The human rights community disagrees with the Lagos State Task Force on Environmental and Special Offences on the daily mass arrest, summary trial and prison remand of the army of homeless young people and petty traders hustling for daily bread by roadsides and in traffic. The state says the arrest is to rid the city of nuisances and ensure security, but the human rights community argues that such arrest amounts to criminalising poverty. OLADIMEJI RAMON examines the issues
Monday, March 25, was a typical day at the Oshodi office of the Lagos State Task Force on Environmental and Special Offences, popularly known as Lagos Task Force. There was an army of agitated or distraught men milling about the main entrance gate. Among them were commercial motorcyclists, popularly known as okada riders, whose motorcycles had been seized. There were roadside traders or street hawkers whose goods were confiscated in a raid conducted earlier in the day, as well as commercial drivers whose buses were impounded.
Every day, inside the expansive premises, there is a beehive of activities. The visitors’ waiting shed, near the entrance gate, is often filled up with people – some waiting for their arrested loved ones; some waiting to negotiate the release of their confiscated motorcycles, vehicles or goods.
Near the cell, an army of arrested suspects, mostly young people, are being processed under a canopy. Farther down, confiscated motorcycles are being unloaded carelessly from operation trucks and thrown into two large stores. With thousands of such motorcycles, the stores are nearly spilling over.
At the far end of the premises is the mobile court. At about 10.30m when this reporter arrived at the mobile court, the roving magistrate had sat and risen for the morning session. A female private lawyer said the magistrate, Mr Owolabi, left for the Ikorodu mobile court to treat cases waiting for him and that he would return to Oshodi later for the afternoon session.
Since its creation in 2016, the Lagos mobile court had managed to escape media scrutiny. I decided to wait and watch the afternoon proceedings.
Hurried court proceedings
At about 2pm, the mobile court came alive with a flurry of movements. A truckload of seized motorcycles and suspects had arrived. Under the watch of a uniformed task force official, seven young men were furiously unloading the motorcycles. Two stood on the open-back truck practically throwing down the motorcycles to the ground with heavy, shattering bangs, while the five others dragged what remained of the motorcycles into the warehouse.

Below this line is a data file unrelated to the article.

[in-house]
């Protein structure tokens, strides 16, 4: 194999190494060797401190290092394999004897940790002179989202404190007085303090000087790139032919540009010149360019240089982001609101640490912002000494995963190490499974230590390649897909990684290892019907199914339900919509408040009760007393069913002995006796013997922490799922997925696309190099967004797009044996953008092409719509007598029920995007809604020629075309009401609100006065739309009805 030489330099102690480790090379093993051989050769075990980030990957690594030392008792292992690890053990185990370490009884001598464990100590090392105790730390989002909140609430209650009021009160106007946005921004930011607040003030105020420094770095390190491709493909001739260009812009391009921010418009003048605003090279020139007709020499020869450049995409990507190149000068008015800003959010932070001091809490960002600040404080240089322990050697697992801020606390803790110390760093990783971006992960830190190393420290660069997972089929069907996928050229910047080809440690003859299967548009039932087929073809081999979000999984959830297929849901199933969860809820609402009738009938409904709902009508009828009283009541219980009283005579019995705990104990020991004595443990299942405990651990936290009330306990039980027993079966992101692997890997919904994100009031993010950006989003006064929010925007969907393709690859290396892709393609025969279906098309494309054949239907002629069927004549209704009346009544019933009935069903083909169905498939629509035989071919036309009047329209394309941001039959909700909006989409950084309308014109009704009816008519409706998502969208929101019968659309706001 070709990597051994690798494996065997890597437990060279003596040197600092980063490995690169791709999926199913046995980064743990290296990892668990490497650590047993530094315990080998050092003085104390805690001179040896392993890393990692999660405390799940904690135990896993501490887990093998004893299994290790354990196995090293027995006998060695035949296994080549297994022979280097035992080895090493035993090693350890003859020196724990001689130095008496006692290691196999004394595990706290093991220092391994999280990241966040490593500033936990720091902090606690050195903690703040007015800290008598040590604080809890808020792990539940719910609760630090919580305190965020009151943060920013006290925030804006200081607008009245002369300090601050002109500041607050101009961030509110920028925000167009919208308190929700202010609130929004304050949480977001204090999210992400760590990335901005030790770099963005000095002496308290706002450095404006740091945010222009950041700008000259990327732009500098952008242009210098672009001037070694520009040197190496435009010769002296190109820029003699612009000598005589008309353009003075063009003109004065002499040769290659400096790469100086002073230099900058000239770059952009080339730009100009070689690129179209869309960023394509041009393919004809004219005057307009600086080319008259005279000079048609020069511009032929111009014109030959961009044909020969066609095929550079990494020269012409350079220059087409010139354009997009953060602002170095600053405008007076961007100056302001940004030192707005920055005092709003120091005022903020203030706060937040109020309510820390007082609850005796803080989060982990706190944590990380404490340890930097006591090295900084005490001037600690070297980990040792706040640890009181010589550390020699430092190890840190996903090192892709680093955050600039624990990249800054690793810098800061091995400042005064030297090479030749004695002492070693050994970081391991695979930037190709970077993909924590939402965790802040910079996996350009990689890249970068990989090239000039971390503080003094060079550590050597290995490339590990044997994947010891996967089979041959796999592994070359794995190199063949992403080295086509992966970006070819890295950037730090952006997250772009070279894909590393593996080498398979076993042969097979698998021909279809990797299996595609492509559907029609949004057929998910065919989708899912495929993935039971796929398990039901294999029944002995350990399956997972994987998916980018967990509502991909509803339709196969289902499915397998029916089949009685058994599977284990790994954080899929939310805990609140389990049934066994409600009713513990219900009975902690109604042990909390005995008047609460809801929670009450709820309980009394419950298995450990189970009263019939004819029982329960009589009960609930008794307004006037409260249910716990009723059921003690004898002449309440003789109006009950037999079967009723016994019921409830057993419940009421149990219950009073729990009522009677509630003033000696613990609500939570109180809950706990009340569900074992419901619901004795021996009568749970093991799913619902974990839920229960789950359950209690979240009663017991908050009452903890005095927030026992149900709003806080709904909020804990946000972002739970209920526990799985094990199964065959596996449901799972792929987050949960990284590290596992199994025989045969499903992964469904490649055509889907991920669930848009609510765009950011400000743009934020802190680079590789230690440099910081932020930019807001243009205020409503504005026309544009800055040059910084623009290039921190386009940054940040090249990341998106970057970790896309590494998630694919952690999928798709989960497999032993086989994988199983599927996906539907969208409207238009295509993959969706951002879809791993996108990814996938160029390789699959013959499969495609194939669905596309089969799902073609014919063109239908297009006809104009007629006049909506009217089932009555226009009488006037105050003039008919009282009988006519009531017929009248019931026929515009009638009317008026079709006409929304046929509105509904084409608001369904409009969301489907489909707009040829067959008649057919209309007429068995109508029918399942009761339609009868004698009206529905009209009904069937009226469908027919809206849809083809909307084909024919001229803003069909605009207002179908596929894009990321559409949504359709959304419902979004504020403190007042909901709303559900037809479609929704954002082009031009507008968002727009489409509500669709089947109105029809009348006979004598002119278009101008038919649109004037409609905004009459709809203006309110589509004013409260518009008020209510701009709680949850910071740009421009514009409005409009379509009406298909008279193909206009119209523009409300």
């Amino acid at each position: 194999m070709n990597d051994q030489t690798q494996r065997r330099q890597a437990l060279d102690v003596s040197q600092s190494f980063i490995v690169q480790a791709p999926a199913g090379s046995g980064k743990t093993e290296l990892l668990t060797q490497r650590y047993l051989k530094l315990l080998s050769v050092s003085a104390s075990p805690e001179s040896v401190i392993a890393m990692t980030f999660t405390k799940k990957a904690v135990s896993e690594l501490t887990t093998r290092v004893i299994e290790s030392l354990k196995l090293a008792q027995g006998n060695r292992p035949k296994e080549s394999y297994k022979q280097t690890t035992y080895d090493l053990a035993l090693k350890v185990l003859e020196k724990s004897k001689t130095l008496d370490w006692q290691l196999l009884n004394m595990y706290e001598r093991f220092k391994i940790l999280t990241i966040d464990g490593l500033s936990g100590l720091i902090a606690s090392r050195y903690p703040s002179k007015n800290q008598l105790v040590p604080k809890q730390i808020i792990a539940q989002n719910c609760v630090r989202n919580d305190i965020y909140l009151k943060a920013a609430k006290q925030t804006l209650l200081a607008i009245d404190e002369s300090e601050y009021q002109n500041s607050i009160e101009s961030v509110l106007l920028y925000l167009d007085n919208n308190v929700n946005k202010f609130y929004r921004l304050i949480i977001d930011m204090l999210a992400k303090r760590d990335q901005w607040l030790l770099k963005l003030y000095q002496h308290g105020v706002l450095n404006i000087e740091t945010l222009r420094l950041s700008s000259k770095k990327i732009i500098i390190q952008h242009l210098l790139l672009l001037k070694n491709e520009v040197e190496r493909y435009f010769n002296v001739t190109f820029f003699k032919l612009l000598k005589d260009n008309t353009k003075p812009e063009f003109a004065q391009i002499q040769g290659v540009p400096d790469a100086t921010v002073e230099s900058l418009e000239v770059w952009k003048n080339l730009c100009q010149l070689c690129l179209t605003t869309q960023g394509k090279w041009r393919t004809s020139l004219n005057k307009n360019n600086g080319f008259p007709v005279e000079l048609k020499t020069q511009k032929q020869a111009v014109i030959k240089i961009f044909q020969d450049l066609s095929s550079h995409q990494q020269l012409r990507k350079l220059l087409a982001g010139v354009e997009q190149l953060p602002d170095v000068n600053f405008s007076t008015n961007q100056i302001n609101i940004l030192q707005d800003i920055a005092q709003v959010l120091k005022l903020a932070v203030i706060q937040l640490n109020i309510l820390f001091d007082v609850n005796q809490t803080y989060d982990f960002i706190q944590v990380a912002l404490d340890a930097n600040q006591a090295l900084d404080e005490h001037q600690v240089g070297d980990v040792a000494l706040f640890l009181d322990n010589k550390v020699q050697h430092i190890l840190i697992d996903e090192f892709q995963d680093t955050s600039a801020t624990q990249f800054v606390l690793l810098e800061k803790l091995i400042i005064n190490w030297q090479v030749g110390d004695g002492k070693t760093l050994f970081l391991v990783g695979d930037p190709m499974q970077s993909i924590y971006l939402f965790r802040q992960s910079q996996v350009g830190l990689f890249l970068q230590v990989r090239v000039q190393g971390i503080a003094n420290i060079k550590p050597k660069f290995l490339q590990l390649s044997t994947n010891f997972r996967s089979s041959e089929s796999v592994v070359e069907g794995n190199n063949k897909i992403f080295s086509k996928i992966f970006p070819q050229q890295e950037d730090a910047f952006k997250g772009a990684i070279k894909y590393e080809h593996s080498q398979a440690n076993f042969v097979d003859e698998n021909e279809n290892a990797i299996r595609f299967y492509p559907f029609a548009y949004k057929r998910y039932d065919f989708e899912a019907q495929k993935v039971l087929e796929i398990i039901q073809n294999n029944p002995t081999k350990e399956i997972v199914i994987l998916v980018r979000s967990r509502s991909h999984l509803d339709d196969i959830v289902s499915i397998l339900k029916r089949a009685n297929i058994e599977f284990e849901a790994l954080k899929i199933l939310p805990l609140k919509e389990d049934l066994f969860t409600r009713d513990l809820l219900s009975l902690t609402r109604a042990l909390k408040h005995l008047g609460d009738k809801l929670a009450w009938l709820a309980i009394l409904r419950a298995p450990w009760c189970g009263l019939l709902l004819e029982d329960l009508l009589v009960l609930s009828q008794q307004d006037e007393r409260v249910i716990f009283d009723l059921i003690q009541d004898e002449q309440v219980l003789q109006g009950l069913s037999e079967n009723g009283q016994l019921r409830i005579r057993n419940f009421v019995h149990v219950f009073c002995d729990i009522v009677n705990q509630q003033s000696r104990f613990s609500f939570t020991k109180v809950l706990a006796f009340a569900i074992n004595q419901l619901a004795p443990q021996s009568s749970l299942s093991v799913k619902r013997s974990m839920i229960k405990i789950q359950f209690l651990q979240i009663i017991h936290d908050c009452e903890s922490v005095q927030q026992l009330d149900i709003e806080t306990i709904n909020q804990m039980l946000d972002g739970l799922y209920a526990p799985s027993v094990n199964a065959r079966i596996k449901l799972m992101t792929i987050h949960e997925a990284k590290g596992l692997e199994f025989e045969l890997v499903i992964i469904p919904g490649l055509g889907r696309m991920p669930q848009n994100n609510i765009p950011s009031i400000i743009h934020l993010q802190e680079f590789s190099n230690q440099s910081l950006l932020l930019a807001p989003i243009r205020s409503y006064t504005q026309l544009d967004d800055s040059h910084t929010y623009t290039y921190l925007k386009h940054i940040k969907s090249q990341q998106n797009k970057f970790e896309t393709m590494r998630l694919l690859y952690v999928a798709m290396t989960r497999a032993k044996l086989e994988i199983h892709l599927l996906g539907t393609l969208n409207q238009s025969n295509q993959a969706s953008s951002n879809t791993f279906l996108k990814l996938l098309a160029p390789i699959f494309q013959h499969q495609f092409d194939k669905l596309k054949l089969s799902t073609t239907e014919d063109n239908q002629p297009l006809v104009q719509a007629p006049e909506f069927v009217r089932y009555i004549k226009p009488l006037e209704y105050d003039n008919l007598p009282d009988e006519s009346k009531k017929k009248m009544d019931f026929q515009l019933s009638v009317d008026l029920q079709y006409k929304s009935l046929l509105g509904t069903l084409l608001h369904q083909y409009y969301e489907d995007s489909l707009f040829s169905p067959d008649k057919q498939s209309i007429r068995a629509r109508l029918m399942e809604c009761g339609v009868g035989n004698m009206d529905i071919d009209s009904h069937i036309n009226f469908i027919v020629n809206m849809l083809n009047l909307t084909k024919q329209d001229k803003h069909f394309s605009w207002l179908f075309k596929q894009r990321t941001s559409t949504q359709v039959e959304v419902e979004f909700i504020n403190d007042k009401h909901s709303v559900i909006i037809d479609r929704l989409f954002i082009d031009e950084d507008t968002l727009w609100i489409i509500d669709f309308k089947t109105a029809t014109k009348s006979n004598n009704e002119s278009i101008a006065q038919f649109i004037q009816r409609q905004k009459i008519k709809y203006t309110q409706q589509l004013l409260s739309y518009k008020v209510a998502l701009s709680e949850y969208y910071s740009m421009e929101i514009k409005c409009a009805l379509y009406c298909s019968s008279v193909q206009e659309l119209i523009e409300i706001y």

As this went on, an army of arrested youths were marched into the small courtroom and seated on the bare floor. Smell of stale sweat and noise immediately overpowered the small courtroom.
“If you are not a lawyer and have no business in court, leave now!” the female registrar, called Alhaja, said repeatedly just before the suspects were ushered in.
Having been warned by a lawyer friend that the mobile court was not well disposed to spectators, I had dressed in a suit and a tie so as to easily pass for a lawyer.
But I later realised that even so, a lawyer might not be permitted in the court except he has a client or is one of the familiar clients-seeking private lawyers who daily resume at the court to await the suspects being brought in droves by the task force men.
Indeed, moments earlier where I sat quietly in a corner in order not to attract attention, I had overhead an argument between the registrar and a man dressed in a lawyer’s jacket. The man was saying that as a lawyer, the court was open to him and that he did not need to have a client as a ticket to be there but the registrar disagreed, prompting the lawyer to dare her to report to him to the magistrate. However, the man left the room before the court session began.